Bilal Sharif speaks little English and his smile was shy.

"Hello," the 7-year-old whispered into the microphone at Long Island Jewish Medical Center in New Hyde Park. Just months before, the Afghan boy, born in a refugee camp and living in eastern Afghanistan, had never seen indoor plumbing or electric light switches, much less a news conference with popping cameras.

But Tuesday, the slight boy in the wheelchair was the center of attention. Born with part of his bladder outside of his body -- a rare and painful condition known as bladder exstrophy -- Bilal sat next to his surgeon, Dr. Moneer Hanna, a pediatric urologist.

In a four-hour operation on Nov. 14, the surgeon and his team placed the bladder inside Bilal and closed up the hole that had been leaking urine. Hanna said he had performed more than 100 such operations, but most were done at birth. The pain from Bilal's open wound would have been "incomprehensible," Hanna said, and the boy had been at constant risk of dying from an infection. But after a second operation to take place in about six months to make him continent, Hanna said, he has a chance of normal bladder function.

"The fact that Bilal has survived in a nation with one of the world's highest infant mortality rates is a miracle in itself," said Donna Clementoni, outreach director for Employer Support of the Guard and Reserve, an office set up by the Department of Defense.

Bilal's saga began more than two years ago when his plight came to the attention of Army Reservist Maj. Glenn Battschinger, Clementoni's friend and a member of the 353rd Civil Affairs Command based in Staten Island. In January, Battschinger -- now stationed in Africa -- traveled to Afghanistan to try to get Bilal, the fifth of nine children, a visa to the United States. It took Bilal and his father six dangerous trips to Kabul before he was given a humanitarian parole visa in the fall, Clementoni said. She said his current visa is good until next fall.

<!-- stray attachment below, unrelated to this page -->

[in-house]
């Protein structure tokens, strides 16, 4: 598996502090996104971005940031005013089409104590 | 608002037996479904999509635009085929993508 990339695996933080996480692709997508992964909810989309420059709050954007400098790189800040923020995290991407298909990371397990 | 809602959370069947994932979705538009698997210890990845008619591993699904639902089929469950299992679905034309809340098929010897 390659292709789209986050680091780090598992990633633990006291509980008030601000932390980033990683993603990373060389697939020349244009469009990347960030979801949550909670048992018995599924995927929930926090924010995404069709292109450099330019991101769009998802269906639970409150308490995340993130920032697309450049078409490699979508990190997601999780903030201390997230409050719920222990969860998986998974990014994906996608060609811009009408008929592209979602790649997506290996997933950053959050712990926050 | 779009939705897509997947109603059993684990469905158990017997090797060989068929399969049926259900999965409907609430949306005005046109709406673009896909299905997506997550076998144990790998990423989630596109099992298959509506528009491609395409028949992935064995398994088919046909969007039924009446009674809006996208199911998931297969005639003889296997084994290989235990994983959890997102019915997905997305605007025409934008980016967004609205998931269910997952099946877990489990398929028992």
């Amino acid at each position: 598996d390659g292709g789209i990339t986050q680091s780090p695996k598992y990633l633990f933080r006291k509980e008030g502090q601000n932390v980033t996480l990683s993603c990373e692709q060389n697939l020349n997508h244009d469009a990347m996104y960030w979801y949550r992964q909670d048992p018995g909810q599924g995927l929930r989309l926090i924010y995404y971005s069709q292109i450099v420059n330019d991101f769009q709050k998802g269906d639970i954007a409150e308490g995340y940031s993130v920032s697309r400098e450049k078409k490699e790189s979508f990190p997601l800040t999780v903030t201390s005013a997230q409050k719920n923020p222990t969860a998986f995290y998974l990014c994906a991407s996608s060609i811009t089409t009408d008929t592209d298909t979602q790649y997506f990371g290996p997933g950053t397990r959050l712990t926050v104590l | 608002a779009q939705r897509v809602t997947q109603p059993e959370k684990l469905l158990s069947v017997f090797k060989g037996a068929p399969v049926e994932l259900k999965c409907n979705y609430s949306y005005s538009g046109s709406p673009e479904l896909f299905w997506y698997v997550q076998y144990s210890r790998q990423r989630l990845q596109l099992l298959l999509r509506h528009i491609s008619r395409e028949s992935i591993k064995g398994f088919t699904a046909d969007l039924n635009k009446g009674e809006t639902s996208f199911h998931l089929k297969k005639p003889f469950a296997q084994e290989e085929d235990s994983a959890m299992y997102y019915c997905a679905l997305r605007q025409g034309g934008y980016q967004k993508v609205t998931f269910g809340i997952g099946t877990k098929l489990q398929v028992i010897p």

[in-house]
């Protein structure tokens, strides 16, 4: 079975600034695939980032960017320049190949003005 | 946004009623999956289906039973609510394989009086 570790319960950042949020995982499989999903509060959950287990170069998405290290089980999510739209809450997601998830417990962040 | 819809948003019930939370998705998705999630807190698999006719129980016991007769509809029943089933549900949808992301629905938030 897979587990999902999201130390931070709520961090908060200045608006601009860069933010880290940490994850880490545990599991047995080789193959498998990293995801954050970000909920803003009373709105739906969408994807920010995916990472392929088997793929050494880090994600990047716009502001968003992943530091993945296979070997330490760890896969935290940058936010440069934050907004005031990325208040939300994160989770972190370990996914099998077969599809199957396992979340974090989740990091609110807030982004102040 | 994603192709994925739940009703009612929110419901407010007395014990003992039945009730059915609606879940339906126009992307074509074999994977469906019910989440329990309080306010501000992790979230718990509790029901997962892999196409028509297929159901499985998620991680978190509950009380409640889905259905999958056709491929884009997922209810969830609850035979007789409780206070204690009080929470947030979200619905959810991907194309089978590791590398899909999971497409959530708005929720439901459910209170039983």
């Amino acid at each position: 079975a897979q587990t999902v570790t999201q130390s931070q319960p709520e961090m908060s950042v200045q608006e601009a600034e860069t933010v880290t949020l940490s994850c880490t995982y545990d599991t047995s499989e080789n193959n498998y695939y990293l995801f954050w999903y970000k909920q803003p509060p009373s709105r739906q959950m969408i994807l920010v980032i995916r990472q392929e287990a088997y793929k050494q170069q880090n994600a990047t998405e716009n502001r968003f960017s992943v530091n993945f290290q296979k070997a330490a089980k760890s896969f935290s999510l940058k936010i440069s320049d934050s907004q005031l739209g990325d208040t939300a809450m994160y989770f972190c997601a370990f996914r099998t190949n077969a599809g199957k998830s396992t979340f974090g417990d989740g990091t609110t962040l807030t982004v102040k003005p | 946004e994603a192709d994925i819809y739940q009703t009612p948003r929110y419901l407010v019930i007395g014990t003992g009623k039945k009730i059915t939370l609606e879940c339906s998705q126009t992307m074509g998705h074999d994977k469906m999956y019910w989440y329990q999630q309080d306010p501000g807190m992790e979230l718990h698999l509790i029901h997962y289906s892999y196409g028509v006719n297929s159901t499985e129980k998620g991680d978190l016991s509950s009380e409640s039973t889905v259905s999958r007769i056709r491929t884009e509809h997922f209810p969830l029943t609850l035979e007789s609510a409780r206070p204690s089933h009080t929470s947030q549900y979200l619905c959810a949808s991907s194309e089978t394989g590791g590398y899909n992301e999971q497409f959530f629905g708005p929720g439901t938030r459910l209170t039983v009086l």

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Within weeks of getting the visa, Battschinger brought Bilal to the States, where he has been living with Laureen Dempsey near Scranton, Pa. A nurse, Dempsey said Bilal had a terrible bladder infection and was so undernourished it took seven weeks -- during which he gained 13 pounds -- before he was healthy enough for the surgery. "He eats like nothing you've ever seen," Dempsey said. In one day he ate five 16 oz. New York strips, she said.

Dempsey, who does not speak Bilal's native Pashto, said they nonetheless communicate easily. "He's a brilliant child," she said.

Although he came from a place without running water, within a short time he had learned to find Afghan music on her iPad, she said.

Bilal's father, who works in a brick factory, told the boy he wants him to get an education while he is in the United States, Dempsey said. He has been studying Pashto and English but, Dempsey said at the news conference, he can't wait to go to school.

At this, Bilal flashed another brief smile.